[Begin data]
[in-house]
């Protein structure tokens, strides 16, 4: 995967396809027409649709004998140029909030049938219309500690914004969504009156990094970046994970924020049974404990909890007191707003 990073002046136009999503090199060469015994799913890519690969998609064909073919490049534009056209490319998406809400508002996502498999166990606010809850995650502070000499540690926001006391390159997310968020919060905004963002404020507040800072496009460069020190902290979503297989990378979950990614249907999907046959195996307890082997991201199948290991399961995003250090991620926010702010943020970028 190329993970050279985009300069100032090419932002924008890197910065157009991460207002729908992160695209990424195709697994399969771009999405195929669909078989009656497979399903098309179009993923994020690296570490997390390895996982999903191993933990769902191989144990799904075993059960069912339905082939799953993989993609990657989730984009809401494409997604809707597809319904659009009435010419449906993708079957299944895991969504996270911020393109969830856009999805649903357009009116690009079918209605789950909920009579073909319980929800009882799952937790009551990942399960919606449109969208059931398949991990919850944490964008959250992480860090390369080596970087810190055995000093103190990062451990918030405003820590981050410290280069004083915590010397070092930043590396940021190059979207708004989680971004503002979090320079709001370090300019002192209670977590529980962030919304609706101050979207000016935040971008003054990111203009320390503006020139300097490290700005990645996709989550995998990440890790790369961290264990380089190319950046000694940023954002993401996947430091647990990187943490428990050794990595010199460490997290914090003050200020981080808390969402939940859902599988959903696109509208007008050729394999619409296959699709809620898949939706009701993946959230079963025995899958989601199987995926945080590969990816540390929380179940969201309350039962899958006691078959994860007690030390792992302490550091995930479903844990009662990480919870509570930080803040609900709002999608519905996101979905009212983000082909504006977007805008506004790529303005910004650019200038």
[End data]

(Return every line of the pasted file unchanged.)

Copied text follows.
[in-house]
């Protein structure tokens, strides 16, 4: 995967396809027409649709004998140029909030049938219309500690914004969504009156990094970046994970924020049974404990909890007191707003 990073002046136009999503090199060469015994799913890519690969998609064909073919490049534009056209490319998406809400508002996502498999166990606010809850995650502070000499540690926001006391390159997310968020919060905004963002404020507040800072496009460069020190902290979503297989990378979950990614249907999907046959195996307890082997991201199948290991399961995003250090991620926010702010943020970028 190329993970050279985009300069100032090419932002924008890197910065157009991460207002729908992160695209990424195709697994399969771009999405195929669909078989009656497979399903098309179009993923994020690296570490997390390895996982999903191993933990769902191989144990799904075993059960069912339905082939799953993989993609990657989730984009809401494409997604809707597809319904659009009435010419449906993708079957299944895991969504996270911020393109969830856009999805649903357009009116690009079918209605789950909920009579073909319980929800009882799952937790009551990942399960919606449109969208059931398949991990919850944490964008959250992480860090390369080596970087810190055995000093103190990062451990918030405003820590981050410290280069004083915590010397070092930043590396940021190059979207708004989680971004503002979090320079709001370090300019002192209670977590529980962030919304609706101050979207000016935040971008003054990111203009320390503006020139300097490290700005990645996709989550995998990440890790790369961290264990380089190319950046000694940023954002993401996947430091647990990187943490428990050794990595010199460490997290914090003050200020981080808390969402939940859902599988959903696109509208007008050729394999619409296959699709809620898949939706009701993946959230079963025995899958989601199987995926945080590969990816540390929380179940969201309350039962899958006691078959994860007690030390792992302490550091995930479903844990009662990480919870509570930080803040609900709002999608519905996101979905009212983000082909504006977007805008506004790529303005910004650019200038």